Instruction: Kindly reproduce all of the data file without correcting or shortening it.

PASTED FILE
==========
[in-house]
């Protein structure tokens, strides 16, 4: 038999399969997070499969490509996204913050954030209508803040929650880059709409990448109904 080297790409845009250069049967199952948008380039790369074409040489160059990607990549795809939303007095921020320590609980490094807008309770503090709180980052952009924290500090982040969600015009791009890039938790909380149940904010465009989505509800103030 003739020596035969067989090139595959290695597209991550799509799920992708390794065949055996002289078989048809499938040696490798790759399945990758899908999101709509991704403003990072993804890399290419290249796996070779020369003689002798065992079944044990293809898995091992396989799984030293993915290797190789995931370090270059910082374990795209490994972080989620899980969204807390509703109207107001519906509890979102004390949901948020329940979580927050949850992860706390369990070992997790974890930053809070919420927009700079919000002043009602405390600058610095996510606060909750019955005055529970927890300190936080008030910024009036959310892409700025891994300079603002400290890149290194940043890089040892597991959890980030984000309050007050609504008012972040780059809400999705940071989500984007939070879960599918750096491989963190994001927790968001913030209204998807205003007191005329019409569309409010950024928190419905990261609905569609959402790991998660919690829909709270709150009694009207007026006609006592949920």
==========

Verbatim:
[in-house]
């Protein structure tokens, strides 16, 4: 038999399969997070499969490509996204913050954030209508803040929650880059709409990448109904 080297790409845009250069049967199952948008380039790369074409040489160059990607990549795809939303007095921020320590609980490094807008309770503090709180980052952009924290500090982040969600015009791009890039938790909380149940904010465009989505509800103030 003739020596035969067989090139595959290695597209991550799509799920992708390794065949055996002289078989048809499938040696490798790759399945990758899908999101709509991704403003990072993804890399290419290249796996070779020369003689002798065992079944044990293809898995091992396989799984030293993915290797190789995931370090270059910082374990795209490994972080989620899980969204807390509703109207107001519906509890979102004390949901948020329940979580927050949850992860706390369990070992997790974890930053809070919420927009700079919000002043009602405390600058610095996510606060909750019955005055529970927890300190936080008030910024009036959310892409700025891994300079603002400290890149290194940043890089040892597991959890980030984000309050007050609504008012972040780059809400999705940071989500984007939070879960599918750096491989963190994001927790968001913030209204998807205003007191005329019409569309409010950024928190419905990261609905569609959402790991998660919690829909709270709150009694009207007026006609006592949920």